During World War II, Gottlieb encountered exiled Surrealists in New York and they added to and reaffirmed his belief in the subconscious as the well for evocative and universal art. This belief led him to experiment with basic and elemental symbols. The results of his experiments manifested themselves in his series "Pictographs" which spanned from 1941-1950. In his painting Voyager's Return, he juxtaposes these symbols in compartmentalized spaces. His symbols reflect those of indigenous populations of North America and the Ancient Near East. However, once he found out one of his symbols was not original, he no longer used it. He wanted his symbols to have the same impact on all his viewers, striking a chord not because they had seen it before, but because it was so basic and elemental that it resounded within them.
In the 1950 he began his new series "Imaginary Landscapes" he retained his usage of a 'pseudo-language,' but added the new element of space. He was not painting landscapes in the traditional sense, rather he modified that genre to match his own style of painting. He painted simple figures in the foreground, and simple figures in the background, and the viewer can read the depth.
In his last series "Burst", which started in 1957, he simplifies his representation down to two shapes discs and winding masses. His paintings are variations with these elements arranged in different ways. This series, unlike the "Imaginary Landscape" series, suggests a basic landscape with a sun and a ground. On another level, the shapes are so rudimentary; they are not limited to this one interpretation. Gottlieb was a masterful colorist as well and in the Burst series his use of color is particularly crucial. He is considered one of the first color field painters and is one of the forerunners of Lyrical Abstraction.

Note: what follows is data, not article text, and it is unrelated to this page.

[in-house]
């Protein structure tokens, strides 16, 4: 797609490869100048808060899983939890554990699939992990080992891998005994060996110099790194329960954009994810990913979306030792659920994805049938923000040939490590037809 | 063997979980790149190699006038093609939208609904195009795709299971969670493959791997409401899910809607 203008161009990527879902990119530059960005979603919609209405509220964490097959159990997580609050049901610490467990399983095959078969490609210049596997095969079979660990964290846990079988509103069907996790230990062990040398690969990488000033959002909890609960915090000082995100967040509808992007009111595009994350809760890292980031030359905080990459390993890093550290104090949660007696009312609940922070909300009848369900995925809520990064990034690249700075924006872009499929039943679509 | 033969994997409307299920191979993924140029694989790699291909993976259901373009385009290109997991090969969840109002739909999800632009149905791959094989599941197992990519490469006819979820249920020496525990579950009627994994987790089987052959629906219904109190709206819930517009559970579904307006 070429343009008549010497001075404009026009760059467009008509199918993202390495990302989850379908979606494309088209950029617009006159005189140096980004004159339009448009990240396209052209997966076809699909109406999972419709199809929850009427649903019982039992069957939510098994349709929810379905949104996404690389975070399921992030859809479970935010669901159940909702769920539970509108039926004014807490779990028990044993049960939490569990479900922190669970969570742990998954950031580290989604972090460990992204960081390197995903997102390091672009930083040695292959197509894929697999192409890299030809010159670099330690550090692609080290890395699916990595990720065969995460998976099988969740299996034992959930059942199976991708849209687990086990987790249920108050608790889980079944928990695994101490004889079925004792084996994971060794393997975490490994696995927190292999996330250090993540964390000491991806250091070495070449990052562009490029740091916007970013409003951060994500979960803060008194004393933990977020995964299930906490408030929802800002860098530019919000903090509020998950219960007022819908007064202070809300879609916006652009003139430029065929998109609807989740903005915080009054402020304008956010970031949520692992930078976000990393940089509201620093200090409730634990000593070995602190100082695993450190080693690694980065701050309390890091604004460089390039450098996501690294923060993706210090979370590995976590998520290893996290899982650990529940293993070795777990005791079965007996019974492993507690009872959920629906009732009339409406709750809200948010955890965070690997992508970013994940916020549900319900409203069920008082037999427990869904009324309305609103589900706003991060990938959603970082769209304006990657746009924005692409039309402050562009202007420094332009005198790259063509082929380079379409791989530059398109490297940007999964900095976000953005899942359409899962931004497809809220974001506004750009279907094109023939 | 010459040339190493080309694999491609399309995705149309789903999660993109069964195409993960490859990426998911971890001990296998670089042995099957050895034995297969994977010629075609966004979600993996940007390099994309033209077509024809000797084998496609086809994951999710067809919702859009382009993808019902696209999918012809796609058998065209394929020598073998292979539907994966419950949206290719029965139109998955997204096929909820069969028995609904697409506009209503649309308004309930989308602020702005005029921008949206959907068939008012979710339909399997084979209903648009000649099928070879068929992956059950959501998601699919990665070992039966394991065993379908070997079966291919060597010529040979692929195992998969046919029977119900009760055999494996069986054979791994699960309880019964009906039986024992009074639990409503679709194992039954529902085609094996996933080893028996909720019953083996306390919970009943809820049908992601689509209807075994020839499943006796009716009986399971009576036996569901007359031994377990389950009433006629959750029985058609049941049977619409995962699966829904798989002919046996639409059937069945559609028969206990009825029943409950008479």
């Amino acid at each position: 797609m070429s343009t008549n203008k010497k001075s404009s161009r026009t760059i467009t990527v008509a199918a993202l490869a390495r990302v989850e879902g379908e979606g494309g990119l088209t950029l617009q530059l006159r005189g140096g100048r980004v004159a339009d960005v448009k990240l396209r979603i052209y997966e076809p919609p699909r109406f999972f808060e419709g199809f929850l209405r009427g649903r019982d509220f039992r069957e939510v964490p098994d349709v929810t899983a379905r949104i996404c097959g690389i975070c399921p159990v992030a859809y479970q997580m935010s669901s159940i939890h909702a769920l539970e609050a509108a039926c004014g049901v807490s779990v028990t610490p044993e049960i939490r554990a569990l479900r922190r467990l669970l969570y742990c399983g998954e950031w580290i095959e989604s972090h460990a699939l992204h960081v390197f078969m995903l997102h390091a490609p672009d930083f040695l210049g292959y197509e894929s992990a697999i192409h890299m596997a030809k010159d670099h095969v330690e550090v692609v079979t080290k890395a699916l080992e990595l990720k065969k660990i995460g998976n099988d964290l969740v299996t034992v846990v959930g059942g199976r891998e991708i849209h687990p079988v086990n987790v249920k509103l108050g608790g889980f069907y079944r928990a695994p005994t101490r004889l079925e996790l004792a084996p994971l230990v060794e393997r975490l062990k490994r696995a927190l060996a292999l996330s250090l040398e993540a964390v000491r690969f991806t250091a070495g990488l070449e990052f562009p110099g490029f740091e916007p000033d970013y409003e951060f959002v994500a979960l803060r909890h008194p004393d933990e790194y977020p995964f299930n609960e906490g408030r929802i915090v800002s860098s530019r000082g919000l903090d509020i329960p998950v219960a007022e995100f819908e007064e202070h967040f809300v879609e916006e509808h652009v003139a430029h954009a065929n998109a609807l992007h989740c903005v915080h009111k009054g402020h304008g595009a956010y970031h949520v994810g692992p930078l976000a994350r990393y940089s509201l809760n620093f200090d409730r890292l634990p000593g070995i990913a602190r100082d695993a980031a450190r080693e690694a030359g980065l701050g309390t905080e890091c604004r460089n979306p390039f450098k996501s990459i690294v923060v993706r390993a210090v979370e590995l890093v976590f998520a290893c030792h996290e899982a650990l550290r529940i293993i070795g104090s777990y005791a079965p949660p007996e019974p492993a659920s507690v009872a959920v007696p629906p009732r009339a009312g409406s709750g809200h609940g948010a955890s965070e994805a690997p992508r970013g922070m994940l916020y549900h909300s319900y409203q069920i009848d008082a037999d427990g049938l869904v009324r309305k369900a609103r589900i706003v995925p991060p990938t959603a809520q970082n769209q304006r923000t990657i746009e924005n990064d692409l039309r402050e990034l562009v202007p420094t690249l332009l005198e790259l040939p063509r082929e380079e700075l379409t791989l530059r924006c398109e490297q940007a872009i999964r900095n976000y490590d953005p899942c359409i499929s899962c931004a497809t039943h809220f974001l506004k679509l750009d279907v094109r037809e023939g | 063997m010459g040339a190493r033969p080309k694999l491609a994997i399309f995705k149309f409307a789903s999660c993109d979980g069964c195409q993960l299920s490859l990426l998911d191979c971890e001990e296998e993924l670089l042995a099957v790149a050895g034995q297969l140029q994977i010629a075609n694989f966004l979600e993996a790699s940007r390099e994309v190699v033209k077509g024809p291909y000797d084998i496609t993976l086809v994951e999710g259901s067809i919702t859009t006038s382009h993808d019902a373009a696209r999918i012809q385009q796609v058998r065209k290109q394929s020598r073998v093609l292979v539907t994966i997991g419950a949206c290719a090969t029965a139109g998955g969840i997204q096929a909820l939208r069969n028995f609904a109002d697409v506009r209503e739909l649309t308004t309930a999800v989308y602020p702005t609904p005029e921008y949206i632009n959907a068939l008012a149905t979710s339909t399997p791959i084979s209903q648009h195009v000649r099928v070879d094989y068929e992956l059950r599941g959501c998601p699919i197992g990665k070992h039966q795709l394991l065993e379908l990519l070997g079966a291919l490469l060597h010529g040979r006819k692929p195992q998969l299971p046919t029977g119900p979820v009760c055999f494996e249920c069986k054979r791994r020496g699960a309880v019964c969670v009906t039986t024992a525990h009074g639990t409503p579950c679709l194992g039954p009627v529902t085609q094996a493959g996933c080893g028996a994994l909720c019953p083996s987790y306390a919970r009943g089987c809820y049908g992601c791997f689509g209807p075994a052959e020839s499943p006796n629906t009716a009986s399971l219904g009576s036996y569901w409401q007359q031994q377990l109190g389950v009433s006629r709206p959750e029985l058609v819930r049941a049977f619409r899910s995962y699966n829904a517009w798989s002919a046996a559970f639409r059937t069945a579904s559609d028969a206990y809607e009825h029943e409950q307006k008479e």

Gottlieb's career was marked by the evolution of space and universality. Gottlieb had a stroke in 1970, but continued on with his painting and worked on the Burst series until his death in 1974. In 1976 the Adolph and Esther Gottlieb Foundation was formed, offering grants to visual artists.
Born in New York in 1903, Adolph Gottlieb studied at several New York art schools and traveled abroad extensively. During this early period, he befriended Barnett Newman, Mark Rothko, and John D. Graham.
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In 1935, Gottlieb, with Rothko, William Baziotes, and others, founded the Ten, a group opposed to the dominance of American Regionalism in the New York art world. Exhibiting together for five years, these artists, along with Jackson Pollock, Willem de Kooning, and others would come to be known as the first generation of Abstract Expressionists.
In 1937 Gottlieb moved to Arizona, where exposure to Native American wall paintings and the desert landscape contributed to his developing aesthetic. Surrealism also emerged as a strong influence. The Surrealists' emphasis on the collective unconscious and primal motifs resonated with Gottlieb's desire to create universal art using elemental symbols. These varied influences inspired Gottlieb to develop his pictographs, which he first exhibited in 1942 at the second annual exhibition of the Federation of Modern Painters and Sculptors at Wildenstein Galleries. Later that year, he exhibited a series of pictographs in a solo exhibition at Artists' Gallery, New York.
In 1943, Gottlieb and Rothko wrote a letter to "The New York Times," in which they made the first formal statement of Abstract Expressionism: "We favor the simple expression of the complex thought. We are for the large shape because it has the impact of the unequivocal. We wish to reassert the picture plane. We are for flat forms because they destroy illusion and reveal truth."
In his paintings of the 1950s and 1960s, Gottlieb demonstrated an increasing interest in color-field painting and abstract symbolism. He died in 1974.